h1

Winged victory – chicken brodo

June 18, 2009

brodoI have never been a big fan of chicken wings – too fiddly, greasy, just annoying, and for what?

But Ms Karen Martini (I only just thought recently what a killer name this is. How I would love to be called Charlotte Martini) has changed my mind, and found an excellent use for the delights of these tender moist little bits of flesh without the finger-licking tedium. Or at least, the tedious bit is only the cook’s job, not the diners’.

Here is Ms M’s chicken & vegetable brodo faithfully reproduced by some other braver recipe-sharing blogger  (the original is from KM’s second book Cooking at Home – buy it, it’s brilliant apart from way too many arty personal kitchen and/or new baby photos – why do people do that??), and below is my slightly altered version, replacing a few ingredients with whatever we had in the fridge. But the big debt is to KM.

Getting the flesh off the chook bones is the fiddliest bit, but from start to finish it took a bit over an hour, and was sooo delicious – was feeling a little off-colour with burgeoning headcold (swine flu?) yesterday arvo, but after a bowl of this stuff was bounding with good health.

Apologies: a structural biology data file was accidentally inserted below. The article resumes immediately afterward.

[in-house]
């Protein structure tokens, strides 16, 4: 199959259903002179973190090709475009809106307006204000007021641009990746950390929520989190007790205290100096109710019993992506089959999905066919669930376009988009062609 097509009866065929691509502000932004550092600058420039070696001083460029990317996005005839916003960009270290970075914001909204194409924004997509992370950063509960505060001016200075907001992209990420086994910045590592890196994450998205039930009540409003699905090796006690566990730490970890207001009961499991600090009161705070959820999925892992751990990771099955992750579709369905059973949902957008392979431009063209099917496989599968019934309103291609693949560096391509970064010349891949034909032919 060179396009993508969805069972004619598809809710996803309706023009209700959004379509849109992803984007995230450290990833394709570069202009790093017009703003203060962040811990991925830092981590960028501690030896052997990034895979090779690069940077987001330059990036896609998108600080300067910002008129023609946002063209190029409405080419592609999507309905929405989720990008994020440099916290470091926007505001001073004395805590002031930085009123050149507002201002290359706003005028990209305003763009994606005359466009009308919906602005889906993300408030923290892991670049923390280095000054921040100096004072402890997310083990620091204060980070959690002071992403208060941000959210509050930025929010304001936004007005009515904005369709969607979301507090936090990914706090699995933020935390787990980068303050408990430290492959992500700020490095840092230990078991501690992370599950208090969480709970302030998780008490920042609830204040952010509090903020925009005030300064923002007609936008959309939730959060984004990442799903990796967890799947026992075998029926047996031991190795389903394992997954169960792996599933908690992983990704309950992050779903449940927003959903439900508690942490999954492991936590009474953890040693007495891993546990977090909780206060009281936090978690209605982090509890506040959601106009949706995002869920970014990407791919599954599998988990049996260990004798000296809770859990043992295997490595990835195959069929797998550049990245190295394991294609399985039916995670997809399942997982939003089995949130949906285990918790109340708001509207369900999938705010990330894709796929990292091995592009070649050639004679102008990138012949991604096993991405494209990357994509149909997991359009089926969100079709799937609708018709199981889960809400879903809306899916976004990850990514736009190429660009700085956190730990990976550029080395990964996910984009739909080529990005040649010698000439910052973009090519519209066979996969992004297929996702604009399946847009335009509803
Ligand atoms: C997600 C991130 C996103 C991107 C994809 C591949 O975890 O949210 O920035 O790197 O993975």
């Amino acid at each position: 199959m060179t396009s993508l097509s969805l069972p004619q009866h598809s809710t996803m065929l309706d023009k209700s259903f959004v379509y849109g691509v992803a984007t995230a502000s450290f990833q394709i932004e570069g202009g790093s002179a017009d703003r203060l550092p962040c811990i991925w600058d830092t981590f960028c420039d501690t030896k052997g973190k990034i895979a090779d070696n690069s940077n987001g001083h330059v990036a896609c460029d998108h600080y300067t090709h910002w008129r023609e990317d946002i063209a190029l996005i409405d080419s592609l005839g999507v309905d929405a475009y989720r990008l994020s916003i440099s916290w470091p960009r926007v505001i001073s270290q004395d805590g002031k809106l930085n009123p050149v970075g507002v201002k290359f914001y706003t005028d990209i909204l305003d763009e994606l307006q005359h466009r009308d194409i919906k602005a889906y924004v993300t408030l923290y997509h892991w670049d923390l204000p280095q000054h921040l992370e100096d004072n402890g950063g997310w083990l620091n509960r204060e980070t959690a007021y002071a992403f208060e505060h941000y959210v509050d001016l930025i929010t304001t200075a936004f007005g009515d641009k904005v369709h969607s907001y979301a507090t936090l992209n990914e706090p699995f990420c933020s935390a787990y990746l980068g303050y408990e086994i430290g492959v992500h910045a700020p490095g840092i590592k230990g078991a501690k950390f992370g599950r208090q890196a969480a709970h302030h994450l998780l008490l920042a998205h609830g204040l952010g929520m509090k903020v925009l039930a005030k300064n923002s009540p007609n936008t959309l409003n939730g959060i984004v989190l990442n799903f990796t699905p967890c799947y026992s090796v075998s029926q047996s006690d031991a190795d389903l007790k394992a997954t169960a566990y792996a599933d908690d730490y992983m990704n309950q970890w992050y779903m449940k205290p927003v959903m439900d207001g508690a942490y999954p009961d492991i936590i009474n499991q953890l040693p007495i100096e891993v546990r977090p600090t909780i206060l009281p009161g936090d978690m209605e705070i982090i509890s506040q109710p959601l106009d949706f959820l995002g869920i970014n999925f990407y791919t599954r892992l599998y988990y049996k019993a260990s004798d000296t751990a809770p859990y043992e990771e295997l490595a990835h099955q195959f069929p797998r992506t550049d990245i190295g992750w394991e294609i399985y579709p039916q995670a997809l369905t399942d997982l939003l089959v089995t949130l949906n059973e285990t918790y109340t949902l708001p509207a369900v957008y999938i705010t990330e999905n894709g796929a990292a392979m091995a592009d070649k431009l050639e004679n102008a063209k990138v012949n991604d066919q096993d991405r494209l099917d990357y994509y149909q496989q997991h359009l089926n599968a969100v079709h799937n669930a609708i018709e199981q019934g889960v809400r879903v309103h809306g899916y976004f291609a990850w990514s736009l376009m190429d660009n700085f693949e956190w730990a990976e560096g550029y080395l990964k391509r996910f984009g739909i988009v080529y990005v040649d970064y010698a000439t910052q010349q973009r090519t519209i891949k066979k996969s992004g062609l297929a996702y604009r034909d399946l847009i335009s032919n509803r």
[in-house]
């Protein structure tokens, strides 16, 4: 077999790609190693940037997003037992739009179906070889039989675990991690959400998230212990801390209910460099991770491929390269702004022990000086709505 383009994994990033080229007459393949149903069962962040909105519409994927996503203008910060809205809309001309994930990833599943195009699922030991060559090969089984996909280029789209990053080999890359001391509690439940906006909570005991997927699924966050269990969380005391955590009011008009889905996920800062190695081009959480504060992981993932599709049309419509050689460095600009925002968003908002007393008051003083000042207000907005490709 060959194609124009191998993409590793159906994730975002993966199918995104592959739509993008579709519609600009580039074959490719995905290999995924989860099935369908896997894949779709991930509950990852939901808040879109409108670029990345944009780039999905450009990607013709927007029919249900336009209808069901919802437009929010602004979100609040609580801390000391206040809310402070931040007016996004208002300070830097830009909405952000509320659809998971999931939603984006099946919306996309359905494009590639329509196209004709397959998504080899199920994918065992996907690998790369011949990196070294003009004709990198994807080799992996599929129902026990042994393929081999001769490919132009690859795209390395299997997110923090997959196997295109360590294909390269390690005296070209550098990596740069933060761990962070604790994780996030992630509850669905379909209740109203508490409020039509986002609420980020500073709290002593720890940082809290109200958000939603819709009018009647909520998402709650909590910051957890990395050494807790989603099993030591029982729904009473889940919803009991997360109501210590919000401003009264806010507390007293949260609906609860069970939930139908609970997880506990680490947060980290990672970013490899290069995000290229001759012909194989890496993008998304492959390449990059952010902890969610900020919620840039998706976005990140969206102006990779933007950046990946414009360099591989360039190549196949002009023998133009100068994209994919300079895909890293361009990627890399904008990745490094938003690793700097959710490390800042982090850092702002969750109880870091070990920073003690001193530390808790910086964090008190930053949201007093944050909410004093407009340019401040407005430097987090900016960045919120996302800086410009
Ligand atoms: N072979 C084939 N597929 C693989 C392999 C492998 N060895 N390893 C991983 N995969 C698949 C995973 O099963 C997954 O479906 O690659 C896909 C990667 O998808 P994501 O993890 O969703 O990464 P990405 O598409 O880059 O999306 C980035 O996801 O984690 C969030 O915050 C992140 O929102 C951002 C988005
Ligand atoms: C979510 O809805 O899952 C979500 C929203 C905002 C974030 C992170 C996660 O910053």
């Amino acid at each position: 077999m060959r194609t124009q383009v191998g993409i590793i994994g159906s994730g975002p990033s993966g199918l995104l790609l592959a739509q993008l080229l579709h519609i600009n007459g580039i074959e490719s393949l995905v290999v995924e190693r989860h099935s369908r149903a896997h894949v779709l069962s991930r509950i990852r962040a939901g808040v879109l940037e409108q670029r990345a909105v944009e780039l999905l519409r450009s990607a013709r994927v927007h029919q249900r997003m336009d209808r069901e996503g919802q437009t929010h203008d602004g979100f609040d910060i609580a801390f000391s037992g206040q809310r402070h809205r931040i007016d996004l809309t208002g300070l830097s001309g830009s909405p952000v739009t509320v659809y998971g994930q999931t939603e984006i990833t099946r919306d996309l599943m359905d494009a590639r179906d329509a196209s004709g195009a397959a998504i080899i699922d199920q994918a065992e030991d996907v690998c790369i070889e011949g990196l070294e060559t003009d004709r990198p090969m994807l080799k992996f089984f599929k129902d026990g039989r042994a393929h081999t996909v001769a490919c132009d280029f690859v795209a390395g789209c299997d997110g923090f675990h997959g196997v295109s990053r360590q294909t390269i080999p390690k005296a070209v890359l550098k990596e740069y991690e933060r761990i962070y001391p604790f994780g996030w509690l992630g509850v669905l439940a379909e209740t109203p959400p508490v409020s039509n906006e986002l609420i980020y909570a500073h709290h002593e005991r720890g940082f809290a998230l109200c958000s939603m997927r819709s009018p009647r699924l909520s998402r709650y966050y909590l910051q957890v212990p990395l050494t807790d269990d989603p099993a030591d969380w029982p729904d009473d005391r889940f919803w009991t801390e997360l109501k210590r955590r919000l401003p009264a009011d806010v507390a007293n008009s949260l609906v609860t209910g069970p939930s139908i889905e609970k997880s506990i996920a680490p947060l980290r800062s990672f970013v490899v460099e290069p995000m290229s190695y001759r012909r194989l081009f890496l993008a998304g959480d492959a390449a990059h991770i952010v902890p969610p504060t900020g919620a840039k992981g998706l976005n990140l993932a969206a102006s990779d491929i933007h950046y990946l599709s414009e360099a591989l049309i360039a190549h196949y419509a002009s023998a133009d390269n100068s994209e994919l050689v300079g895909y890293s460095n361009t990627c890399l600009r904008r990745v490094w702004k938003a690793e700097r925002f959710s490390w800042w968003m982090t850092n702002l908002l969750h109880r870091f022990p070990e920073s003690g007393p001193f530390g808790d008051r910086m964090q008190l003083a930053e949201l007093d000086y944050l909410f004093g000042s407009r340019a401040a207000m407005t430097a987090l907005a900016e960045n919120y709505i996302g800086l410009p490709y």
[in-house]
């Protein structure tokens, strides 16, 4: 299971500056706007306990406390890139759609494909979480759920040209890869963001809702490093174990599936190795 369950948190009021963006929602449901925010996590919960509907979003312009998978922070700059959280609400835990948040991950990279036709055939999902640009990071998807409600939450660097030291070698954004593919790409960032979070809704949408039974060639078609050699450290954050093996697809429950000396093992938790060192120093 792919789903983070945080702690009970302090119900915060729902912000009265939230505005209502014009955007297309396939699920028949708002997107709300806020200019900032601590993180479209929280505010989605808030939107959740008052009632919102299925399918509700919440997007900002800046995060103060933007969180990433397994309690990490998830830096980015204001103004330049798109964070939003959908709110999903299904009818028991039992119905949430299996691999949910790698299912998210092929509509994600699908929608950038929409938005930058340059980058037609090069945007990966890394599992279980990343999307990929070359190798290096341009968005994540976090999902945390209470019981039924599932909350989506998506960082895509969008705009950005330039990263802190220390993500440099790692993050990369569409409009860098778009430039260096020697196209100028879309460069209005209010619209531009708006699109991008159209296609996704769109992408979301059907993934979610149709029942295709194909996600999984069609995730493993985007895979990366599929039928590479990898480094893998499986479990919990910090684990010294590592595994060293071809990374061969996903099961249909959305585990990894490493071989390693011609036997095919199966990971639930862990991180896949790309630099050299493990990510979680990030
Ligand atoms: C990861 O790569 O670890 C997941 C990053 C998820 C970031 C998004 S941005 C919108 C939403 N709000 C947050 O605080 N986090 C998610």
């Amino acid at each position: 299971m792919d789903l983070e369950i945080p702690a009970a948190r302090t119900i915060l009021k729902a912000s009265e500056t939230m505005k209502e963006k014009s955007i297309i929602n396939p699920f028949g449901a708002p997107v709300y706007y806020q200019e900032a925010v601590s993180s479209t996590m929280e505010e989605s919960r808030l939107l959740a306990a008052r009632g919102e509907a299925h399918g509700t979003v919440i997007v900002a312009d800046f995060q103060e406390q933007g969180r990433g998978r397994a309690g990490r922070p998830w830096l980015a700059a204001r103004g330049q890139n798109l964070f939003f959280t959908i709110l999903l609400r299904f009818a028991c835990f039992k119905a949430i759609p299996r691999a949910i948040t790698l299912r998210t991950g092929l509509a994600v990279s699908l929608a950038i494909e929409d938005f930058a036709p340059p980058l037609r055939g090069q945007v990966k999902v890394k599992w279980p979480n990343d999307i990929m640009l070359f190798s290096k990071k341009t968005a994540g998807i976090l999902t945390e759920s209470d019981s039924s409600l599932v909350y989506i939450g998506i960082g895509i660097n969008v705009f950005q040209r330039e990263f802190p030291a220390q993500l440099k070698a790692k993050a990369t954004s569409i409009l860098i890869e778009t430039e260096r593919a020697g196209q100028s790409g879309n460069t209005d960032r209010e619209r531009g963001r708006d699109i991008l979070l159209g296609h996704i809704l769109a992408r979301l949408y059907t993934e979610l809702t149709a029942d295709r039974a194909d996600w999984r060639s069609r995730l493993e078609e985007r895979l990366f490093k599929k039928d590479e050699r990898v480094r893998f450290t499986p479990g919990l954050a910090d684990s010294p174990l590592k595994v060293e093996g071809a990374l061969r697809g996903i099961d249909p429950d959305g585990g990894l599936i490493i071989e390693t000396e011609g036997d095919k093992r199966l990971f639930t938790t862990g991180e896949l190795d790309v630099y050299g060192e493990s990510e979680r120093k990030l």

I urge you to make this at least once in the next week – I promise it’ll cure what ails you!

Chicken & vegetable brodo, with thanks to KM

  • 1kg chicken wings (mine were organic from woolies, and cost six bucks. Bargain.)
  • 2 litres chicken stock
  • 1 leek, finely chopped
  • 5 cloves garlic, ditto
  • 1 small red chilli, split
  • 3 fronds silverbeet or cavolo nero – stems diced, leaf roughly chopped
  • 1 celery stick, diced
  • 1 carrot, diced
  • ½ chorizo sausage, finely sliced (optional, can leave out)
  • ½ cup arborio rice
  • Small handful spaghetti, broken into 5cm sticks ( I acidentally used tube spag, but it was still fine)
  • 2 zucchini, sliced
  • ½ cup frozen peas
  • Chopped parsley
  • Grated parmesan, to serve

1. Toss the wings in olive oil with lots of salt and roast at 220 degrees C until golden – about 20 mins.

2. Bring stock and 1 litre water to the boil. Toss in chicken wings and cook on rolling boil for another 20 mins.

3. Remove wings from stock, turn off heat, and leave wings to cool.

4. Meanwhile, in a pan saute garlic, chilli, leek, silverbeet stems, celery, carrot, over high heat to give a bit of caramel.

5. Add chopped sausage to pan on high heat, brown & then turn off heat.

6. This is the annoying bit. When wings are cool enough, pick off the meat and discard bones and half the skin (I chucked all the wing-tips – irritating prongs of nothing but skin & gristle), leaving you with a little bowl of deliciously moist chook shreds.

7. Bring stock to the boil again, and throw in the rice, then the pasta a few minutes later, the sauteed veg & snag and the silverbeet leaves, zucchini & peas.

8. Season well and give it a stir now and then to make sure nothing sticks – cook till everything is tender.

9. When the carbs and the zucchini are cooked, turn off the heat; add chopped parsley & stir.

10. Serve in a big bowl with a good grating of Parmesan and crusty bread if you wish – but full of carbs so no need for bread if you can’t be bothered.